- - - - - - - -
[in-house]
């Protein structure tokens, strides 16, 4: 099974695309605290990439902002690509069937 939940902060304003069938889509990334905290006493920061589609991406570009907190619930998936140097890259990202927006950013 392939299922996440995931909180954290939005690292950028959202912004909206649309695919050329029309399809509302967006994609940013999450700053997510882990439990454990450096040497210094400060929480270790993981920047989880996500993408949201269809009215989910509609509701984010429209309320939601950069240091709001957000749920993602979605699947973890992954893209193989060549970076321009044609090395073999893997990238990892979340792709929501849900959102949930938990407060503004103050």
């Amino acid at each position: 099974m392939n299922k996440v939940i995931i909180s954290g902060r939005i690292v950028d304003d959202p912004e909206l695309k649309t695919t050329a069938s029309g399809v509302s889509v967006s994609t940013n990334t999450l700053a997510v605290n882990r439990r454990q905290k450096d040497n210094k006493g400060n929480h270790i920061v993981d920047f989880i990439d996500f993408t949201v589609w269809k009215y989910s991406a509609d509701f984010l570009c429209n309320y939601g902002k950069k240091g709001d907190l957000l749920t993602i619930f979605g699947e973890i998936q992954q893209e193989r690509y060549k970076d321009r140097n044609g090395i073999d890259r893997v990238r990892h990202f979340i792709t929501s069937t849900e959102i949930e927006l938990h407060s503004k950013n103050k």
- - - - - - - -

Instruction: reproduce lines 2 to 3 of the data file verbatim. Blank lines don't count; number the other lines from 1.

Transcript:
């Protein structure tokens, strides 16, 4: 099974695309605290990439902002690509069937 939940902060304003069938889509990334905290006493920061589609991406570009907190619930998936140097890259990202927006950013 392939299922996440995931909180954290939005690292950028959202912004909206649309695919050329029309399809509302967006994609940013999450700053997510882990439990454990450096040497210094400060929480270790993981920047989880996500993408949201269809009215989910509609509701984010429209309320939601950069240091709001957000749920993602979605699947973890992954893209193989060549970076321009044609090395073999893997990238990892979340792709929501849900959102949930938990407060503004103050």
């Amino acid at each position: 099974m392939n299922k996440v939940i995931i909180s954290g902060r939005i690292v950028d304003d959202p912004e909206l695309k649309t695919t050329a069938s029309g399809v509302s889509v967006s994609t940013n990334t999450l700053a997510v605290n882990r439990r454990q905290k450096d040497n210094k006493g400060n929480h270790i920061v993981d920047f989880i990439d996500f993408t949201v589609w269809k009215y989910s991406a509609d509701f984010l570009c429209n309320y939601g902002k950069k240091g709001d907190l957000l749920t993602i619930f979605g699947e973890i998936q992954q893209e193989r690509y060549k970076d321009r140097n044609g090395i073999d890259r893997v990238r990892h990202f979340i792709t929501s069937t849900e959102i949930e927006l938990h407060s503004k950013n103050k």